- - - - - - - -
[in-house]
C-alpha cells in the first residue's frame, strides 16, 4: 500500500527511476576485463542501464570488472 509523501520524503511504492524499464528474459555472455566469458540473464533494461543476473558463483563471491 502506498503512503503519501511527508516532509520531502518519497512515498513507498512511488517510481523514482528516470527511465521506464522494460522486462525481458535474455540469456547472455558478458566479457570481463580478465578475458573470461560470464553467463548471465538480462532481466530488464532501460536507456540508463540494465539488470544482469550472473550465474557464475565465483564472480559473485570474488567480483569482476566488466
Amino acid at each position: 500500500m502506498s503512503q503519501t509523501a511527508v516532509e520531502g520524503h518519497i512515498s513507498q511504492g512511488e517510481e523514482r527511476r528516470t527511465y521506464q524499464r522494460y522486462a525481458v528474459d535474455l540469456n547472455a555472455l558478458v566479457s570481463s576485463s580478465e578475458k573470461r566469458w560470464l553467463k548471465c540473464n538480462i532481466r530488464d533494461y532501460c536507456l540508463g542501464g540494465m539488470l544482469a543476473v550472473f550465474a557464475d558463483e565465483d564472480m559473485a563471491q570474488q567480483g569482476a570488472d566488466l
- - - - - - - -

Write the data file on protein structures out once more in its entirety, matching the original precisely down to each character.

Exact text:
[in-house]
C-alpha cells in the first residue's frame, strides 16, 4: 500500500527511476576485463542501464570488472 509523501520524503511504492524499464528474459555472455566469458540473464533494461543476473558463483563471491 502506498503512503503519501511527508516532509520531502518519497512515498513507498512511488517510481523514482528516470527511465521506464522494460522486462525481458535474455540469456547472455558478458566479457570481463580478465578475458573470461560470464553467463548471465538480462532481466530488464532501460536507456540508463540494465539488470544482469550472473550465474557464475565465483564472480559473485570474488567480483569482476566488466
Amino acid at each position: 500500500m502506498s503512503q503519501t509523501a511527508v516532509e520531502g520524503h518519497i512515498s513507498q511504492g512511488e517510481e523514482r527511476r528516470t527511465y521506464q524499464r522494460y522486462a525481458v528474459d535474455l540469456n547472455a555472455l558478458v566479457s570481463s576485463s580478465e578475458k573470461r566469458w560470464l553467463k548471465c540473464n538480462i532481466r530488464d533494461y532501460c536507456l540508463g542501464g540494465m539488470l544482469a543476473v550472473f550465474a557464475d558463483e565465483d564472480m559473485a563471491q570474488q567480483g569482476a570488472d566488466l